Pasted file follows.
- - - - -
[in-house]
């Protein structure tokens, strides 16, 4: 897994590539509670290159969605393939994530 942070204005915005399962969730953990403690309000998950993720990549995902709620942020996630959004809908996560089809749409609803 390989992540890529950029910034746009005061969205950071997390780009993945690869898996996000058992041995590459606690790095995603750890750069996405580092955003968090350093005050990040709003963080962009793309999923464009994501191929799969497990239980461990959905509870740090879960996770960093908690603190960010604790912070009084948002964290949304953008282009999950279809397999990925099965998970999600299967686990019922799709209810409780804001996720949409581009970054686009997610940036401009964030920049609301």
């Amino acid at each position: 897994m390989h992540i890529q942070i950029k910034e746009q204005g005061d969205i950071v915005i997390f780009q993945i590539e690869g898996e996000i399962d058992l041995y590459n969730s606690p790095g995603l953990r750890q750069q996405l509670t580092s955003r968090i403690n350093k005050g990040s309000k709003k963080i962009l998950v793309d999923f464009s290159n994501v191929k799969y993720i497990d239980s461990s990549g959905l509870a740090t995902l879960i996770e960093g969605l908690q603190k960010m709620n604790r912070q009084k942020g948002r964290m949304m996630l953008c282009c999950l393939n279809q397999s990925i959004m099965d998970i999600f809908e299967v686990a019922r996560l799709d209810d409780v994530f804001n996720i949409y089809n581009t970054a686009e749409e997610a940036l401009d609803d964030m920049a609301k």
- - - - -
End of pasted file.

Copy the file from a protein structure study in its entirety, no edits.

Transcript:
[in-house]
């Protein structure tokens, strides 16, 4: 897994590539509670290159969605393939994530 942070204005915005399962969730953990403690309000998950993720990549995902709620942020996630959004809908996560089809749409609803 390989992540890529950029910034746009005061969205950071997390780009993945690869898996996000058992041995590459606690790095995603750890750069996405580092955003968090350093005050990040709003963080962009793309999923464009994501191929799969497990239980461990959905509870740090879960996770960093908690603190960010604790912070009084948002964290949304953008282009999950279809397999990925099965998970999600299967686990019922799709209810409780804001996720949409581009970054686009997610940036401009964030920049609301």
């Amino acid at each position: 897994m390989h992540i890529q942070i950029k910034e746009q204005g005061d969205i950071v915005i997390f780009q993945i590539e690869g898996e996000i399962d058992l041995y590459n969730s606690p790095g995603l953990r750890q750069q996405l509670t580092s955003r968090i403690n350093k005050g990040s309000k709003k963080i962009l998950v793309d999923f464009s290159n994501v191929k799969y993720i497990d239980s461990s990549g959905l509870a740090t995902l879960i996770e960093g969605l908690q603190k960010m709620n604790r912070q009084k942020g948002r964290m949304m996630l953008c282009c999950l393939n279809q397999s990925i959004m099965d998970i999600f809908e299967v686990a019922r996560l799709d209810d409780v994530f804001n996720i949409y089809n581009t970054a686009e749409e997610a940036l401009d609803d964030m920049a609301k």